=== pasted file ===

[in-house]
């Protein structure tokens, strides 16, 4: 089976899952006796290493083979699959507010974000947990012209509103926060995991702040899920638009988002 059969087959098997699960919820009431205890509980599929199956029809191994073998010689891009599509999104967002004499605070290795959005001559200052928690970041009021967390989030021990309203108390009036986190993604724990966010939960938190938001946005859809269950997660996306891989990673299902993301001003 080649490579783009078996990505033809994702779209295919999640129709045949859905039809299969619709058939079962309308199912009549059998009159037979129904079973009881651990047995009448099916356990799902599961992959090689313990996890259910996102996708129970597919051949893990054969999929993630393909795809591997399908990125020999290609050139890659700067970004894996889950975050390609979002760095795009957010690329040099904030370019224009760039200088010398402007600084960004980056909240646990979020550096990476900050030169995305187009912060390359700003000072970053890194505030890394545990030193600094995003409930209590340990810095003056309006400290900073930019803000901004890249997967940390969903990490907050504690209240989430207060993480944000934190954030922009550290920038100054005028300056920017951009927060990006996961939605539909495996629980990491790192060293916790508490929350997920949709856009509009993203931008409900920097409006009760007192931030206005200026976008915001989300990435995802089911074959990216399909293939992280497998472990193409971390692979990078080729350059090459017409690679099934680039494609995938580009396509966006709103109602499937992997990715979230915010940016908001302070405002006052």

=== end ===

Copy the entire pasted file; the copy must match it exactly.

[in-house]
């Protein structure tokens, strides 16, 4: 089976899952006796290493083979699959507010974000947990012209509103926060995991702040899920638009988002 059969087959098997699960919820009431205890509980599929199956029809191994073998010689891009599509999104967002004499605070290795959005001559200052928690970041009021967390989030021990309203108390009036986190993604724990966010939960938190938001946005859809269950997660996306891989990673299902993301001003 080649490579783009078996990505033809994702779209295919999640129709045949859905039809299969619709058939079962309308199912009549059998009159037979129904079973009881651990047995009448099916356990799902599961992959090689313990996890259910996102996708129970597919051949893990054969999929993630393909795809591997399908990125020999290609050139890659700067970004894996889950975050390609979002760095795009957010690329040099904030370019224009760039200088010398402007600084960004980056909240646990979020550096990476900050030169995305187009912060390359700003000072970053890194505030890394545990030193600094995003409930209590340990810095003056309006400290900073930019803000901004890249997967940390969903990490907050504690209240989430207060993480944000934190954030922009550290920038100054005028300056920017951009927060990006996961939605539909495996629980990491790192060293916790508490929350997920949709856009509009993203931008409900920097409006009760007192931030206005200026976008915001989300990435995802089911074959990216399909293939992280497998472990193409971390692979990078080729350059090459017409690679099934680039494609995938580009396509966006709103109602499937992997990715979230915010940016908001302070405002006052």